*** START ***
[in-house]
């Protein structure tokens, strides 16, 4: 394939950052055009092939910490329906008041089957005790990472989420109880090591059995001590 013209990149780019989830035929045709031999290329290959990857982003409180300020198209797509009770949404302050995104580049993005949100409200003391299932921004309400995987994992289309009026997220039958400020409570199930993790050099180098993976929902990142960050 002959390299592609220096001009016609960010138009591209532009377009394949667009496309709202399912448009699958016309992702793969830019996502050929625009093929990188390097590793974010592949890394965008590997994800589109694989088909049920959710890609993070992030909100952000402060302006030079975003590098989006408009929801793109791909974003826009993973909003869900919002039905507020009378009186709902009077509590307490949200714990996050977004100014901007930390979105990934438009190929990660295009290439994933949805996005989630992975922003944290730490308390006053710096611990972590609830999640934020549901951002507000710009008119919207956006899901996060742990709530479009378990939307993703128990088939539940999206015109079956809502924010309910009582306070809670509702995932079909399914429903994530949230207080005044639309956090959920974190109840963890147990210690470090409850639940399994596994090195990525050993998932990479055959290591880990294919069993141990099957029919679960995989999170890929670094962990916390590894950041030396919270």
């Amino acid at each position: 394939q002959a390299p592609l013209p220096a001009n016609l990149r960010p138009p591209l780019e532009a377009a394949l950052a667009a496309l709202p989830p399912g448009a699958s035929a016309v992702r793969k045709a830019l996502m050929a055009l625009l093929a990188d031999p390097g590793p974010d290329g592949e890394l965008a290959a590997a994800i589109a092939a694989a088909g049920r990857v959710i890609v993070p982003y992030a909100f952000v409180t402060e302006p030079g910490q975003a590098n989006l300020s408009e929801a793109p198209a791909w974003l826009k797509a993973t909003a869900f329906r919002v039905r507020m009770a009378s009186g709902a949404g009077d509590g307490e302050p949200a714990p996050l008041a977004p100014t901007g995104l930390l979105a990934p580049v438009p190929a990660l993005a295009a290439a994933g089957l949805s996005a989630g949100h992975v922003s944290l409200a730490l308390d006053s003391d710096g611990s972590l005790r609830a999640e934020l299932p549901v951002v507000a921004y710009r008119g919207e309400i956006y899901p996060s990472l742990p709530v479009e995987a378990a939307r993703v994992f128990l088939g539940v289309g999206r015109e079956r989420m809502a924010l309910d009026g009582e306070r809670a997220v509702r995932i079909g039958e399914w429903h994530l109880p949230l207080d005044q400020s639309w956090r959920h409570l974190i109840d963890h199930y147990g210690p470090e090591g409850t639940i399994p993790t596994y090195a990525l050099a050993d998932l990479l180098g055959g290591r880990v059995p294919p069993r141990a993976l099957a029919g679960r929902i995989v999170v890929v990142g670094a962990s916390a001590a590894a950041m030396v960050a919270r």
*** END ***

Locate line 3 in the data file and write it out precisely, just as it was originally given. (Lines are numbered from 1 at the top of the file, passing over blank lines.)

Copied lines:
């Amino acid at each position: 394939q002959a390299p592609l013209p220096a001009n016609l990149r960010p138009p591209l780019e532009a377009a394949l950052a667009a496309l709202p989830p399912g448009a699958s035929a016309v992702r793969k045709a830019l996502m050929a055009l625009l093929a990188d031999p390097g590793p974010d290329g592949e890394l965008a290959a590997a994800i589109a092939a694989a088909g049920r990857v959710i890609v993070p982003y992030a909100f952000v409180t402060e302006p030079g910490q975003a590098n989006l300020s408009e929801a793109p198209a791909w974003l826009k797509a993973t909003a869900f329906r919002v039905r507020m009770a009378s009186g709902a949404g009077d509590g307490e302050p949200a714990p996050l008041a977004p100014t901007g995104l930390l979105a990934p580049v438009p190929a990660l993005a295009a290439a994933g089957l949805s996005a989630g949100h992975v922003s944290l409200a730490l308390d006053s003391d710096g611990s972590l005790r609830a999640e934020l299932p549901v951002v507000a921004y710009r008119g919207e309400i956006y899901p996060s990472l742990p709530v479009e995987a378990a939307r993703v994992f128990l088939g539940v289309g999206r015109e079956r989420m809502a924010l309910d009026g009582e306070r809670a997220v509702r995932i079909g039958e399914w429903h994530l109880p949230l207080d005044q400020s639309w956090r959920h409570l974190i109840d963890h199930y147990g210690p470090e090591g409850t639940i399994p993790t596994y090195a990525l050099a050993d998932l990479l180098g055959g290591r880990v059995p294919p069993r141990a993976l099957a029919g679960r929902i995989v999170v890929v990142g670094a962990s916390a001590a590894a950041m030396v960050a919270r």